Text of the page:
Why should you receive massage during pregnancy?

Pregnancy is a time of massive change in a woman’s body:  physical, mental, emotional, and spiritual.  Hormonal shifts, metabolic, and structural changes occur in the physical body.  A woman may experience mood swings, ambivalence, and issues surrounding her self-image.  The pregnant woman is likely to feel stress from all these changes.  The effects of stress can be detrimental to pregnancy outcome.  Studies of the effects of touch on the human pregnant body have shown to directly reduce these stressors.

Massage therapy during pregnancy can:

Increase blood and lymph circulation, thereby reducing edema (swelling),
Relieve muscle spasms, cramps, and myofascial pain,
Increase endorphin levels,
Provide emotional support to assist in minimizing mood swings, and
Reduce anxiety and depression.

Labor support studies have shown that massage therapy can improve labor outcomes such as lowering the chance of prematurity, labor complications, length of labor, use of medications, and reduced number of cesarean sections (Kennell & Klaus, 1988-1991, Birch, 1986).

Carpal tunnel syndrome (CTS) symptoms may occur in hands and arms during pregnancy due to increased fluid.    Many pregnant women notice the symptoms during the night, when gravity allows the fluid that has accumulated in the legs during the day to redistribute to the rest of the body. Amy has advanced training in repetitive use injuries, like CTS.

Most women don’t realize you can receive massage within days or weeks after birth. Post Partum massage helps with milk production, alleviates muscle strain due to labor and delivery, balances hormones which can help decrease the onset of post-partum depression, reduces fatigue and facilitates a speedy recovery.

What should you expect during your session?

Massage during pregnancy is often specific to the lower back, hips, gluteals, legs, feet, upper back and neck, but tailored to the client’s needs.  Although deep tissue techniques are never used during a pregnancy massage, a firm swedish massage can usually alleviate muscular pain.  Only light strokes are performed on the inside of the legs due to the risk of dislodging a blood clot from within the deeper veins of the legs during pregnancy.  During the first trimester, you can safely lay on your stomach provided this is comfortable.  Some women experience breast sensitivity early in the pregnancy.  A small rolled up towel placed between or above the breasts usually alleviates this discomfort.  When face-up, a small wedge is placed under the right hip to relieve pressure on the large abdominal blood vessels.  During the second and third trimesters, massage is performed side-lying or using a Prego PillowTM, which safely allows the pregnant mom to lay on her stomach.  A large foam wedge is used for the semi-reclining position during the second and third trimesters.  Massage during pregnancy should be pleasurable (not painful) and will promote feelings of calm, well-being, and relaxation.  The treatment room temperature is adjusted to your needs.  A robe is available should you need to use the restroom during your session.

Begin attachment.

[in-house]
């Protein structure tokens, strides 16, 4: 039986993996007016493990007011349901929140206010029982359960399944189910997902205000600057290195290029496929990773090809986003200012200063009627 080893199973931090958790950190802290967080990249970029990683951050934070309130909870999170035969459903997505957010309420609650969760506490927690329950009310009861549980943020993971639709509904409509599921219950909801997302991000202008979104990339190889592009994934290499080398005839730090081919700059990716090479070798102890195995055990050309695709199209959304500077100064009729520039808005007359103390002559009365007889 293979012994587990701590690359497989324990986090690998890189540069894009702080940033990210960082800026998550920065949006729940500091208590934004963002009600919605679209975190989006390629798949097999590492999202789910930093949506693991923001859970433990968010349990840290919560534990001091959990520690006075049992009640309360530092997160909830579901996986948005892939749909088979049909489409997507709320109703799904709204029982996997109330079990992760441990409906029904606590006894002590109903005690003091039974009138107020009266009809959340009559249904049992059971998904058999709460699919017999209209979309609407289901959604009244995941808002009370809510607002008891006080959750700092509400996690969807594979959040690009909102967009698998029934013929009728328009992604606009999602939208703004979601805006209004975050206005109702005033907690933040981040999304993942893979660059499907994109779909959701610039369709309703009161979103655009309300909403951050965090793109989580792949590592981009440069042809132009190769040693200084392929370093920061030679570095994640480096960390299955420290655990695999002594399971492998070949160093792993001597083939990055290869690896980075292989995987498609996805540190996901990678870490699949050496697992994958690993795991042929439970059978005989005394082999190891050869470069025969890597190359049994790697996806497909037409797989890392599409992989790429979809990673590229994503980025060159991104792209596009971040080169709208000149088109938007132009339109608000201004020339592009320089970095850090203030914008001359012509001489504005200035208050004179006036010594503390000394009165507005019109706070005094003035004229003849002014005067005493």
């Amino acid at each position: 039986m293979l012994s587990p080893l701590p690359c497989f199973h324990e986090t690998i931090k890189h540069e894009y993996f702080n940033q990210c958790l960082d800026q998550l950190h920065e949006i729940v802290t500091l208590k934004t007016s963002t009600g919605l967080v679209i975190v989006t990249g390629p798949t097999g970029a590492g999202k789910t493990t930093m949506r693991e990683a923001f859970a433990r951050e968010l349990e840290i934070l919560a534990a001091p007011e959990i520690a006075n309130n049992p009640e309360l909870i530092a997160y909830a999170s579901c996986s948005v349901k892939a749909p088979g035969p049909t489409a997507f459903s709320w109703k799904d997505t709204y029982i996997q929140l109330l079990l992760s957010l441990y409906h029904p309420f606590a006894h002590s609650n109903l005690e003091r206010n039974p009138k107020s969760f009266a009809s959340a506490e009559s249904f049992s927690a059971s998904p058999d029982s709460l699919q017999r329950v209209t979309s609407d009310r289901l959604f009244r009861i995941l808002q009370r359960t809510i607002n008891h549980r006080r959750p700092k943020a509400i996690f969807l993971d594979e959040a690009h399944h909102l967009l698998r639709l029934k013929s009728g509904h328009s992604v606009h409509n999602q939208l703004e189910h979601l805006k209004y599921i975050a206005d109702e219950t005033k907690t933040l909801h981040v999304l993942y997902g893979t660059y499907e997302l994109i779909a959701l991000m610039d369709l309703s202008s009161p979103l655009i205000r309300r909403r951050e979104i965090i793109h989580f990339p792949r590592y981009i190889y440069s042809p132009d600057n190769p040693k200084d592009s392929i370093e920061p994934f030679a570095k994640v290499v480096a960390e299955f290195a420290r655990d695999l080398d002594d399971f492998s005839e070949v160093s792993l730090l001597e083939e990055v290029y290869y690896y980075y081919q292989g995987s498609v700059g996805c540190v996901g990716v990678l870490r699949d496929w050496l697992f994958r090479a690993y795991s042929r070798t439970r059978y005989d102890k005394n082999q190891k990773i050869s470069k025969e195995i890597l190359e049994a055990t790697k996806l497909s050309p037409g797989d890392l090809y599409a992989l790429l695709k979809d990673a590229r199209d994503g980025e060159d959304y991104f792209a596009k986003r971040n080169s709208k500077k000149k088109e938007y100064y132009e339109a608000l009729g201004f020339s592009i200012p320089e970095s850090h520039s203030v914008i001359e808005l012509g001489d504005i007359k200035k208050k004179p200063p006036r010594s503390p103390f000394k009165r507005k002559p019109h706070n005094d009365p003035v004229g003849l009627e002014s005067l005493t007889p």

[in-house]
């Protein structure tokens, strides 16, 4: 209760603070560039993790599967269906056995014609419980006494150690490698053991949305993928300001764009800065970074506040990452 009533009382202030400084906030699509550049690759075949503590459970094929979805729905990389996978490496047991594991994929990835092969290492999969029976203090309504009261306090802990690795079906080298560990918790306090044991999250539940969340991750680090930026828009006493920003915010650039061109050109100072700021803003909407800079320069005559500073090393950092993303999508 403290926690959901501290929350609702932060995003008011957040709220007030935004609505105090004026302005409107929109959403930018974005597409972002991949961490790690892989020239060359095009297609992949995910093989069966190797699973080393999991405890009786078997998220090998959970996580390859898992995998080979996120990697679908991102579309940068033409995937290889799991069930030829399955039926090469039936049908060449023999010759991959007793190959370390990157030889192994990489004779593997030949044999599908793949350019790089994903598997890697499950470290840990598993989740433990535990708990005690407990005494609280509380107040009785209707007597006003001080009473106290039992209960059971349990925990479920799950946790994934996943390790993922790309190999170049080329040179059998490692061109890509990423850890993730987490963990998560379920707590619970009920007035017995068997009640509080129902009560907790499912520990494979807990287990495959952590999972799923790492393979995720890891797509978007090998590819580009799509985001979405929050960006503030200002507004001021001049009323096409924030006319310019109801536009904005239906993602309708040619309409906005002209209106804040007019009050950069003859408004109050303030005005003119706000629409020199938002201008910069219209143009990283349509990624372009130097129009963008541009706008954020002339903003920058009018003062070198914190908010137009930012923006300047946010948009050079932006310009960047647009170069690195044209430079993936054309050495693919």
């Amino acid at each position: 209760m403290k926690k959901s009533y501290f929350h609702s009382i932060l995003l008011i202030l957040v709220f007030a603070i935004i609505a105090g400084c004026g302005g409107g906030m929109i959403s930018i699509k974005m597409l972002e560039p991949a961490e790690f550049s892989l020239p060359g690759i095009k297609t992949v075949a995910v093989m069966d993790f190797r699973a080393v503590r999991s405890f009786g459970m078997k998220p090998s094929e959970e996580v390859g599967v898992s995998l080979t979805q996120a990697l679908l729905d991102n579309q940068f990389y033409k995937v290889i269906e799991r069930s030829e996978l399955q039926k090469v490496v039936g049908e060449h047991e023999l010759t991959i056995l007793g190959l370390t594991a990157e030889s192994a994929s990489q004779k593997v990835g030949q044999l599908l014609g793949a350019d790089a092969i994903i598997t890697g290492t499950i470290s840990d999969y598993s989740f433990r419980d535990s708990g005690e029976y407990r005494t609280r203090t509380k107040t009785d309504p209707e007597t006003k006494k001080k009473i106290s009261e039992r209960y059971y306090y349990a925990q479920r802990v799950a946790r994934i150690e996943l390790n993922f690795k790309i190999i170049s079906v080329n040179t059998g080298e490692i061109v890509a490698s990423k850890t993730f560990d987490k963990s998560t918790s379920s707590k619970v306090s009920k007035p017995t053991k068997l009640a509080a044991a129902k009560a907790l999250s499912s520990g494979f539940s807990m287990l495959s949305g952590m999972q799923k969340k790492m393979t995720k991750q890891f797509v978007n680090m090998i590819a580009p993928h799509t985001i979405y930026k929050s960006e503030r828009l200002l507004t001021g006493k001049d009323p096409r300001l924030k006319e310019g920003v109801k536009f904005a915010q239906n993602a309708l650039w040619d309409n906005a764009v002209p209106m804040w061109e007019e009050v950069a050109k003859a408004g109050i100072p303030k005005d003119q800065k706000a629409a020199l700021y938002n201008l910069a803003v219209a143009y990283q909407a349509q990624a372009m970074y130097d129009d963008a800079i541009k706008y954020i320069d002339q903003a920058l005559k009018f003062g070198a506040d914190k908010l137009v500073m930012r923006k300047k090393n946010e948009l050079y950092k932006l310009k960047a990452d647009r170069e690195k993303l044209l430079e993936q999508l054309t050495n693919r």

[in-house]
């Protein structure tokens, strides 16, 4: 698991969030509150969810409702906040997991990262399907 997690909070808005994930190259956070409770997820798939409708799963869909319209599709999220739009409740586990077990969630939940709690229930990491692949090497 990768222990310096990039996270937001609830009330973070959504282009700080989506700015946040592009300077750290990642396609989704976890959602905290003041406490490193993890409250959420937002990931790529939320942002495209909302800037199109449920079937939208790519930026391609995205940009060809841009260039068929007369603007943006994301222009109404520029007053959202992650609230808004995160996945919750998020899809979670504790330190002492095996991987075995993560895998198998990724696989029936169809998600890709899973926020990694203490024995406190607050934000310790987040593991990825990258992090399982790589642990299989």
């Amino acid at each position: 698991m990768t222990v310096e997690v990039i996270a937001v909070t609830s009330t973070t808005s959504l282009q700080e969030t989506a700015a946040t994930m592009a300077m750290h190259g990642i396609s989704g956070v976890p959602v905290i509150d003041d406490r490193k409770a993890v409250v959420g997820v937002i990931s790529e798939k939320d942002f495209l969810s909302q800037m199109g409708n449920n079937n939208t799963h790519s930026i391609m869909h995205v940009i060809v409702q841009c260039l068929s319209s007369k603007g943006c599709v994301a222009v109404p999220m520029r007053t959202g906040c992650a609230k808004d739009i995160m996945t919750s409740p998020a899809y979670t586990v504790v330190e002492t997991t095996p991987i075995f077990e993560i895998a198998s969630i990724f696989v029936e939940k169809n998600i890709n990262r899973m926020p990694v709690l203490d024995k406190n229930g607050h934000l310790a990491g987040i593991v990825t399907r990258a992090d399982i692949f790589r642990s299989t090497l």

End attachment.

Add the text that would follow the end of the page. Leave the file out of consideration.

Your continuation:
Misconceptions about prenatal massage

If the therapist touches my feet I might go into labor.  Totally untrue. While it is believed that acupressure points on the ankle, feet, shin and hands can bring on labor, it must be specific work with the set intention of stimulating the uterus, not just simply massaging the feet to relieve swelling and joint pain.   As long as the therapist has the knowledge of these points, gentle swedish massage on the feet and lower legs is perfectly safe and tremendously beneficial during pregnancy.

Massage during the first trimester is dangerous.  There is no physiological reason to skip massage in the first trimester.  Some day-spas and therapists will refuse to see a woman in her early pregnancy simply because the statistical chance of her miscarrying is greater and they wish to avoid any liability the woman may, in her distress, place on them.  Massage produces endorphins, lowers catecholamine (stress hormones) and can lower blood pressure. This is reason enough to schedule a massage during the first trimester. Begin your pregnancy with a happy and healthy mind/body!

It’s best to wait to get a massage towards the end when I feel really uncomfortable. Why? By the time you feel really miserable, it will take several sessions to unwind. Stay on top of your discomfort and start receiving massage as a part of your prenatal wellness now! You may be surprised to know that your developing baby benefits from prenatal massage as well. Research shows that pregnant women experienced reduced anxiety, improved mood, reduced back pain, and increase sleep after receiving massage. The massaged women had fewer complications in labor and fewer premature babies. While research is ongoing in this area, it may be that massage is effective in lowering the stress-related hormone cortisol, which is one indicator of premature babies.  Since massage therapy is one way to reduce stress, one could conclude that prenatal massage can have a positive effect on the development of your baby.

Massage of my belly should be avoided during pregnancy. 
Gentle massage of the abdomen is safe and beneficial to the mother and baby.  Tightness and stretching of the abdomen is common; massage can relieve some of these uncomfortable feelings.  Also, special moisturizers can help with  dryness of the abdominal tissue.

Important Note: Certain conditions may require your doctor/midwife’s approval before you receive massage. These include: undiagnosed pregnancy induced hypertension, previous pre-term labor, severe (pitting) edema, or other conditions your doctor deems “high-risk”.